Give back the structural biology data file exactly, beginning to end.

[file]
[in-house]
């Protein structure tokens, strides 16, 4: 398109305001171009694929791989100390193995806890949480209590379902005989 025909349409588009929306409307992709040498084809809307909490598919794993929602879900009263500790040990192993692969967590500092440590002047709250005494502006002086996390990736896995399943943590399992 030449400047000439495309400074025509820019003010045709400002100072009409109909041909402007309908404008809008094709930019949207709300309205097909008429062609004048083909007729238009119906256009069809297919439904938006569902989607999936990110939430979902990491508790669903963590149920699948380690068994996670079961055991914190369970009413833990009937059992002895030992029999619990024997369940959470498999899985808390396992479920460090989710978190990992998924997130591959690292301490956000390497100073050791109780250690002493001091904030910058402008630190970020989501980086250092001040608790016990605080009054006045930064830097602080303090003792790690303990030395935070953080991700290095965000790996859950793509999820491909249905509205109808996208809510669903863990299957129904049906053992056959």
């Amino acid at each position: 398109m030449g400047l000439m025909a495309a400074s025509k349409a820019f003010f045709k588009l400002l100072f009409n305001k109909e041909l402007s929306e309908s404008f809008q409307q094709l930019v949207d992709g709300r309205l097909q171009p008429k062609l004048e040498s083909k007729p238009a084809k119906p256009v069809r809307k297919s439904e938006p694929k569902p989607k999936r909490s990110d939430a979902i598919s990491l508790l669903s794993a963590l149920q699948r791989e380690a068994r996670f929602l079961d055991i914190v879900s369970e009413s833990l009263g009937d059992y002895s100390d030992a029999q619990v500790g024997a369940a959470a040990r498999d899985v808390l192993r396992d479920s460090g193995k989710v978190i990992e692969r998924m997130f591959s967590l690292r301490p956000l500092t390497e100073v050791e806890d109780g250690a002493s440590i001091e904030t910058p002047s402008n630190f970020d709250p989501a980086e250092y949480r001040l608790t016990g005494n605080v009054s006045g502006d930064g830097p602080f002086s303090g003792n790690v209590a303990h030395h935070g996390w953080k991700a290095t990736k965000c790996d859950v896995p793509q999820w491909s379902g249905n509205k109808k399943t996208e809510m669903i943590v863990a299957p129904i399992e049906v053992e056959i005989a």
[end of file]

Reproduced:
[in-house]
């Protein structure tokens, strides 16, 4: 398109305001171009694929791989100390193995806890949480209590379902005989 025909349409588009929306409307992709040498084809809307909490598919794993929602879900009263500790040990192993692969967590500092440590002047709250005494502006002086996390990736896995399943943590399992 030449400047000439495309400074025509820019003010045709400002100072009409109909041909402007309908404008809008094709930019949207709300309205097909008429062609004048083909007729238009119906256009069809297919439904938006569902989607999936990110939430979902990491508790669903963590149920699948380690068994996670079961055991914190369970009413833990009937059992002895030992029999619990024997369940959470498999899985808390396992479920460090989710978190990992998924997130591959690292301490956000390497100073050791109780250690002493001091904030910058402008630190970020989501980086250092001040608790016990605080009054006045930064830097602080303090003792790690303990030395935070953080991700290095965000790996859950793509999820491909249905509205109808996208809510669903863990299957129904049906053992056959």
């Amino acid at each position: 398109m030449g400047l000439m025909a495309a400074s025509k349409a820019f003010f045709k588009l400002l100072f009409n305001k109909e041909l402007s929306e309908s404008f809008q409307q094709l930019v949207d992709g709300r309205l097909q171009p008429k062609l004048e040498s083909k007729p238009a084809k119906p256009v069809r809307k297919s439904e938006p694929k569902p989607k999936r909490s990110d939430a979902i598919s990491l508790l669903s794993a963590l149920q699948r791989e380690a068994r996670f929602l079961d055991i914190v879900s369970e009413s833990l009263g009937d059992y002895s100390d030992a029999q619990v500790g024997a369940a959470a040990r498999d899985v808390l192993r396992d479920s460090g193995k989710v978190i990992e692969r998924m997130f591959s967590l690292r301490p956000l500092t390497e100073v050791e806890d109780g250690a002493s440590i001091e904030t910058p002047s402008n630190f970020d709250p989501a980086e250092y949480r001040l608790t016990g005494n605080v009054s006045g502006d930064g830097p602080f002086s303090g003792n790690v209590a303990h030395h935070g996390w953080k991700a290095t990736k965000c790996d859950v896995p793509q999820w491909s379902g249905n509205k109808k399943t996208e809510m669903i943590v863990a299957p129904i399992e049906v053992e056959i005989a």